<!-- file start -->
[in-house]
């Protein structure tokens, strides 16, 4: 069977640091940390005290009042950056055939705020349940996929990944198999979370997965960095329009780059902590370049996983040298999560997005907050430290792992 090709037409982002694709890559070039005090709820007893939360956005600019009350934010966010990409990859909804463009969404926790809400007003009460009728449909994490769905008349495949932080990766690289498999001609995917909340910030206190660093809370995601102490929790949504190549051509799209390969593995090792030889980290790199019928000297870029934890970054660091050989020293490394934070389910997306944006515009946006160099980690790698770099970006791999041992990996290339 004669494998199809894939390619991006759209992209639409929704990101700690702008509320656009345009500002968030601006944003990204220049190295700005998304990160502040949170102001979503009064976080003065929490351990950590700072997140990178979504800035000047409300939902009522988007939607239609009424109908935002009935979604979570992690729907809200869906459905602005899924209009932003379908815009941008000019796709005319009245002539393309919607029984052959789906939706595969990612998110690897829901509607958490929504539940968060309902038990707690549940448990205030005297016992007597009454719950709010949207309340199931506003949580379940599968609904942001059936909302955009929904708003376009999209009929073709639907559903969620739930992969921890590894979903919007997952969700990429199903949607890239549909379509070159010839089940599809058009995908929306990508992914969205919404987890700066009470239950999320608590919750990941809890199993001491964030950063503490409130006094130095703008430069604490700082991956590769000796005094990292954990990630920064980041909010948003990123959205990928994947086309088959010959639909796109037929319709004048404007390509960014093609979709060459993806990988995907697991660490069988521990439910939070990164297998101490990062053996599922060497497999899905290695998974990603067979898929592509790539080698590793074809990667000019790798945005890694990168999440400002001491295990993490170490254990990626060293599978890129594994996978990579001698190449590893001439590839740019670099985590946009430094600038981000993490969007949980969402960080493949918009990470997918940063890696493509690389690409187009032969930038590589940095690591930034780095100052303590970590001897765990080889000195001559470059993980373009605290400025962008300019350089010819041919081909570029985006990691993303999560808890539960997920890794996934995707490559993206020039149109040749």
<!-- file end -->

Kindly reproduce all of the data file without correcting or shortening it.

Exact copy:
[in-house]
């Protein structure tokens, strides 16, 4: 069977640091940390005290009042950056055939705020349940996929990944198999979370997965960095329009780059902590370049996983040298999560997005907050430290792992 090709037409982002694709890559070039005090709820007893939360956005600019009350934010966010990409990859909804463009969404926790809400007003009460009728449909994490769905008349495949932080990766690289498999001609995917909340910030206190660093809370995601102490929790949504190549051509799209390969593995090792030889980290790199019928000297870029934890970054660091050989020293490394934070389910997306944006515009946006160099980690790698770099970006791999041992990996290339 004669494998199809894939390619991006759209992209639409929704990101700690702008509320656009345009500002968030601006944003990204220049190295700005998304990160502040949170102001979503009064976080003065929490351990950590700072997140990178979504800035000047409300939902009522988007939607239609009424109908935002009935979604979570992690729907809200869906459905602005899924209009932003379908815009941008000019796709005319009245002539393309919607029984052959789906939706595969990612998110690897829901509607958490929504539940968060309902038990707690549940448990205030005297016992007597009454719950709010949207309340199931506003949580379940599968609904942001059936909302955009929904708003376009999209009929073709639907559903969620739930992969921890590894979903919007997952969700990429199903949607890239549909379509070159010839089940599809058009995908929306990508992914969205919404987890700066009470239950999320608590919750990941809890199993001491964030950063503490409130006094130095703008430069604490700082991956590769000796005094990292954990990630920064980041909010948003990123959205990928994947086309088959010959639909796109037929319709004048404007390509960014093609979709060459993806990988995907697991660490069988521990439910939070990164297998101490990062053996599922060497497999899905290695998974990603067979898929592509790539080698590793074809990667000019790798945005890694990168999440400002001491295990993490170490254990990626060293599978890129594994996978990579001698190449590893001439590839740019670099985590946009430094600038981000993490969007949980969402960080493949918009990470997918940063890696493509690389690409187009032969930038590589940095690591930034780095100052303590970590001897765990080889000195001559470059993980373009605290400025962008300019350089010819041919081909570029985006990691993303999560808890539960997920890794996934995707490559993206020039149109040749």